April 7, 2016

Integration Index

Integration has risen higher up the political agenda in recent months with policy makers more alert to the high levels of segregation in parts of the country as well as inequality both between and within ethnic groups. This study attempts to find out which are the best and worst integrated places. It uses data from the 2011 census of England & Wales and focuses solely on places (towns, cities, London boroughs) with populations over 20,000 with ethnic minority populations (defined as all non-white British) of over 15 per cent.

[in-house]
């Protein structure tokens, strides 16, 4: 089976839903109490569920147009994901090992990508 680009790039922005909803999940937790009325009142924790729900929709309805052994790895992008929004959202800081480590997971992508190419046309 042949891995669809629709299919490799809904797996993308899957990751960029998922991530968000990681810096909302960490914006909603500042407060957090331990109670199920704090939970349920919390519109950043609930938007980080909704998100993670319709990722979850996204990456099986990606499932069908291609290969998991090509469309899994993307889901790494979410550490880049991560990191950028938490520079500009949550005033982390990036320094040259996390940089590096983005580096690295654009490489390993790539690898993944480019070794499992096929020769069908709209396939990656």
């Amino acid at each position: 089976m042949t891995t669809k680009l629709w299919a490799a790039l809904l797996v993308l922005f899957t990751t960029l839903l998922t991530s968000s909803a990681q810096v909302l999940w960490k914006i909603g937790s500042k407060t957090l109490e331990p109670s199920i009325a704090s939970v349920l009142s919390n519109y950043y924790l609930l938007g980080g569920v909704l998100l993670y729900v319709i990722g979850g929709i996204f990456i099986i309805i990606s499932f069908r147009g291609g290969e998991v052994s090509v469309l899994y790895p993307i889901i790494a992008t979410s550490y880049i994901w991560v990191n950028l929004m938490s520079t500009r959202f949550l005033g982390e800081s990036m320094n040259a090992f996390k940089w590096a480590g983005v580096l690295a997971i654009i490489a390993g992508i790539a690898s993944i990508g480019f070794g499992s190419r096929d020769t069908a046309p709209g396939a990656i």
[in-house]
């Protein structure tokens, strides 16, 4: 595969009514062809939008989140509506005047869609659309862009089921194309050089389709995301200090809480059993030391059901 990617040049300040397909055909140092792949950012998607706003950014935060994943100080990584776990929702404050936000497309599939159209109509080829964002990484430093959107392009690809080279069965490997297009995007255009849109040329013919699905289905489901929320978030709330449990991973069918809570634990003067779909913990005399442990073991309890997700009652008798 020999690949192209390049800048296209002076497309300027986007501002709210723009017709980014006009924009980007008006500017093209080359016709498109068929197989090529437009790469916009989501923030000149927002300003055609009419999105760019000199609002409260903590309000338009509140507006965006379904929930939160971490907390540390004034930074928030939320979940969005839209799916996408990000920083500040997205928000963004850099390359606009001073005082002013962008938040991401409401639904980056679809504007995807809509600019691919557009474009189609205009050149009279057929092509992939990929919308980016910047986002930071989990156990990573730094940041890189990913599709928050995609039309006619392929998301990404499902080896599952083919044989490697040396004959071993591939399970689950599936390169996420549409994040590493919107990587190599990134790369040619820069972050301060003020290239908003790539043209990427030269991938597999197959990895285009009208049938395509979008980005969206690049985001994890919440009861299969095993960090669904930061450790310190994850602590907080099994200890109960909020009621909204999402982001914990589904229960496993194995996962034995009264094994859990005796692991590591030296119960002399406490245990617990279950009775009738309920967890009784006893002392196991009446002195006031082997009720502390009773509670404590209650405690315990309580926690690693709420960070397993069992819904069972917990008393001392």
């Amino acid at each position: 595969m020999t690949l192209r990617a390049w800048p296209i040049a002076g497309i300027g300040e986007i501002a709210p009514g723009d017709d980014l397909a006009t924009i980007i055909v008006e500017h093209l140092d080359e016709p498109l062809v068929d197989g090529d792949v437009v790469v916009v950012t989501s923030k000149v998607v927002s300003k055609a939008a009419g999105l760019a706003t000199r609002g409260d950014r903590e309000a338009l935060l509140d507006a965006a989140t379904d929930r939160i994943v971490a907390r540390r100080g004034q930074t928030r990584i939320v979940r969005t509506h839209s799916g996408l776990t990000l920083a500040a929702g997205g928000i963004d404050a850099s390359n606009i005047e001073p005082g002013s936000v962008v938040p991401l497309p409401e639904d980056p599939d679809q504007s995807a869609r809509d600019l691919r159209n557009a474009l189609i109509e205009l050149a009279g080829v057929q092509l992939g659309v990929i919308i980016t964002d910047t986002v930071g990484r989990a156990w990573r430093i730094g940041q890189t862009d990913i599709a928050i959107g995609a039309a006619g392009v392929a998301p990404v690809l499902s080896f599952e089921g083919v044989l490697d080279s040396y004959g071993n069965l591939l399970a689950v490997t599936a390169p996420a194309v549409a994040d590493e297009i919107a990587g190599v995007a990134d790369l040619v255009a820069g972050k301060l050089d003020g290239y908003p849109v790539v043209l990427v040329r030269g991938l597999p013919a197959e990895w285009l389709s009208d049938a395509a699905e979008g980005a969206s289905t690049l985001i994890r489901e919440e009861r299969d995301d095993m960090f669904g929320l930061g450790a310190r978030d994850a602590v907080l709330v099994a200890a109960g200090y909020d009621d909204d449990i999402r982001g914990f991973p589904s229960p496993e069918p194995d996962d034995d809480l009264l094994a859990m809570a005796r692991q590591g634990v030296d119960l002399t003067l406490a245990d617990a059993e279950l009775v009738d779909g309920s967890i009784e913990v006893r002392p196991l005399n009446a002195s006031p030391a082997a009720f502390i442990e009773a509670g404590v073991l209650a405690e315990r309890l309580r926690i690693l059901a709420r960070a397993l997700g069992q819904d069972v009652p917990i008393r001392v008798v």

Integration tends to be higher in the suburbs and satellites of major cities. It is lowest in places in the North West of England as well as in the East. A lack of integration is associated with places with large shares of Pakistani Muslims as well as recent arrivals from Eastern Europe and deprived households.


David Goodhart

Head of Demography, Immigration & Integration

Richard Norrie

Demography, Immigration, and Integration Research Fellow 2016 – 2018

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